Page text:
Cherokee Nation Applauds BIA’s Indian Child Welfare Act Guideline Revision

Cherokee Dustin Brown fought vigorously to keep custody of daughter, Veronica and lost.

Cherokee Dustin Brown fought vigorously to keep custody of daughter, Veronica and lost.

TAHLEQUAH, OKLAHOMA —This week the U.S. Department of Interior Asst. Sec.for Indian Affairs Kevin Washburn addressed tribal leaders, including Cherokee Nation Deputy Chief S. Joe Crittenden, on the revision of Indian Child Welfare Act guidelines for state courts. The briefing was given during the National Congress of American Indians meeting in Washington, D.C. on Tuesday. Crittenden serves as a NCAI regional vice president.

The BIA’s new guidelines prioritize early intervention with services designed to prevent Native children from being removed from their homes. The new guidelines also give state courts clear direction on how to locate family and tribal members for placement if a Native child can no longer safely remain in his or her own home.

“The Cherokee Nation applauds Mr. Washburn and his staff for taking the time to listen to the concerns of tribes and Indian families,” said Cherokee Nation Principal Chief Bill John Baker. “The Cherokee Nation, along with many other tribes and Indian organizations, submitted comments to the BIA on the need for updated guidelines following the case of Adoptive Couple v. Baby Girl.”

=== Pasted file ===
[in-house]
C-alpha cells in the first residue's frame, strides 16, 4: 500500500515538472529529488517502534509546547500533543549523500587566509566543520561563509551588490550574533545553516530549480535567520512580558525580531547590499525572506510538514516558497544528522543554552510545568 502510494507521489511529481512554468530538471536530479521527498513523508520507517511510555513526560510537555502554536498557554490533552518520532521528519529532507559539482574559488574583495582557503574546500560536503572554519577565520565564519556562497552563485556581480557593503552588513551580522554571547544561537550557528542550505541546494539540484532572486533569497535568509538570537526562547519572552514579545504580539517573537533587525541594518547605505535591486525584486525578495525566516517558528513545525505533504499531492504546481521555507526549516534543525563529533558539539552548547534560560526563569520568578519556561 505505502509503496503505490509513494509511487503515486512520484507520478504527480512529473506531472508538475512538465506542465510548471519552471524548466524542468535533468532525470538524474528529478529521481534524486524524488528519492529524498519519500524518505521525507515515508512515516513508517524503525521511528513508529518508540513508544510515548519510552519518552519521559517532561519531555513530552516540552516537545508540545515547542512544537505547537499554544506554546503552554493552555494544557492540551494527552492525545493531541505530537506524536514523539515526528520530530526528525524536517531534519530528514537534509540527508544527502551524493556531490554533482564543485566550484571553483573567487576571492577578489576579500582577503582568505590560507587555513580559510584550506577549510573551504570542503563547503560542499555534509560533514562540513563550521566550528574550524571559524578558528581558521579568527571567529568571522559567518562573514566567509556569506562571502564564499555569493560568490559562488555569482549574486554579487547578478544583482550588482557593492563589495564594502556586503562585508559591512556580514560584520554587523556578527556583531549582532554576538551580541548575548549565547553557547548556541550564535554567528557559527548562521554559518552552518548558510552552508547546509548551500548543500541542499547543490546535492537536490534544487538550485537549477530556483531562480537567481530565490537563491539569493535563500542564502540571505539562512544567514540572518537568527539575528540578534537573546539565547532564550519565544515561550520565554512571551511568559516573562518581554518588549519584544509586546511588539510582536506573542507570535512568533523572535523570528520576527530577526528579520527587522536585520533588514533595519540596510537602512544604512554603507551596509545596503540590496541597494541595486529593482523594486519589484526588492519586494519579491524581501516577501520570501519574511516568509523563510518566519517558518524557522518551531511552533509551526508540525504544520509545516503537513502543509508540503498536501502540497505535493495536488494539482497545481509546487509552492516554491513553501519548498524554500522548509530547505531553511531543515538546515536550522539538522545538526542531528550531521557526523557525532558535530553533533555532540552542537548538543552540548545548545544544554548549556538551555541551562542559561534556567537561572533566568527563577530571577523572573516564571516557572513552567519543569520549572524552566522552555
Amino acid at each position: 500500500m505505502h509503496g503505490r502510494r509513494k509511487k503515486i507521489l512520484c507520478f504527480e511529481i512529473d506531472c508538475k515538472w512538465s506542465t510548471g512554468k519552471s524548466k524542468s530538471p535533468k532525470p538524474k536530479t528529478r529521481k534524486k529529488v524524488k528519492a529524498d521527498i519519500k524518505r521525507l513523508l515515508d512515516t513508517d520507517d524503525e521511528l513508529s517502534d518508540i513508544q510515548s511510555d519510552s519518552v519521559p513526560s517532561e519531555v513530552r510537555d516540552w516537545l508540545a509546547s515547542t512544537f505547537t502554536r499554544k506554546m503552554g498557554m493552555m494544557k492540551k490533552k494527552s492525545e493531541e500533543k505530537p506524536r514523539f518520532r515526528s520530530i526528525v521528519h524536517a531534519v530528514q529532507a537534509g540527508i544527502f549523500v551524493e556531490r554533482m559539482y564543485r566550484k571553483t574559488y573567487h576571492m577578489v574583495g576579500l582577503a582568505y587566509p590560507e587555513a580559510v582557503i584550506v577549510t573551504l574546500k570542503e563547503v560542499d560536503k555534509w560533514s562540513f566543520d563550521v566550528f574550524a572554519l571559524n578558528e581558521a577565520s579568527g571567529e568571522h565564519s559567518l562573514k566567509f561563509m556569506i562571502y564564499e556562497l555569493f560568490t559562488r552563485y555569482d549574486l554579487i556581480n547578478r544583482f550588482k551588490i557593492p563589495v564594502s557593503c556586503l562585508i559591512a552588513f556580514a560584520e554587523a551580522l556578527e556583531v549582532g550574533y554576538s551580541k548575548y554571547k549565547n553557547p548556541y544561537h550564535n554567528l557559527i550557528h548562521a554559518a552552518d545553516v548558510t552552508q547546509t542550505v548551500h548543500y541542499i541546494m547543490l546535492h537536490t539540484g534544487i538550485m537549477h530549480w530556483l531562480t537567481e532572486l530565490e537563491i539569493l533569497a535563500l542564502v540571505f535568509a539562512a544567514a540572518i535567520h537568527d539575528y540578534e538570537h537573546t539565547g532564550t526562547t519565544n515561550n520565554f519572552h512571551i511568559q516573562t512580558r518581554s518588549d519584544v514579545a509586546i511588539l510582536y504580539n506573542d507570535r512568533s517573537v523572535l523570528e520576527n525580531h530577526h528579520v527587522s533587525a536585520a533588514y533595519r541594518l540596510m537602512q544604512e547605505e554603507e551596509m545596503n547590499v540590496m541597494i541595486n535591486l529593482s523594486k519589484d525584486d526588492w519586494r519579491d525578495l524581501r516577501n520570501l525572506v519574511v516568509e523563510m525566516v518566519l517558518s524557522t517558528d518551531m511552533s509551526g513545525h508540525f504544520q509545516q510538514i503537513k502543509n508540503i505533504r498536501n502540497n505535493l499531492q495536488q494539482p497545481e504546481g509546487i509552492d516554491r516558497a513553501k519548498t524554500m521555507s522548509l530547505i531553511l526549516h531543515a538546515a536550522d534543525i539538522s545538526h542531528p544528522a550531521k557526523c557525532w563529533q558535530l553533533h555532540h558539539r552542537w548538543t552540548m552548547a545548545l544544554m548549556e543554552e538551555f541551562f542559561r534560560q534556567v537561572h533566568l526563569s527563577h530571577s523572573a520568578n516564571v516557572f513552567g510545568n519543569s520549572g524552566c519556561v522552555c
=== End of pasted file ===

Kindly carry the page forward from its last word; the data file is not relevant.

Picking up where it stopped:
Chief Baker said if these best practices had been utilized in the Adoptive Couple case, Veronica Brown could have remained in the care of her family and within her Cherokee community.

“Tribal governments nationwide have known for years the requirements in these new guidelines are the best practices and should be followed when an Indian child is involved in the state court system,” Chief Baker said. “It is our hope the changes will lead to increased tribal involvement, safer communities, and the preservation, retention and protection of our most vital resource – our Cherokee children.”


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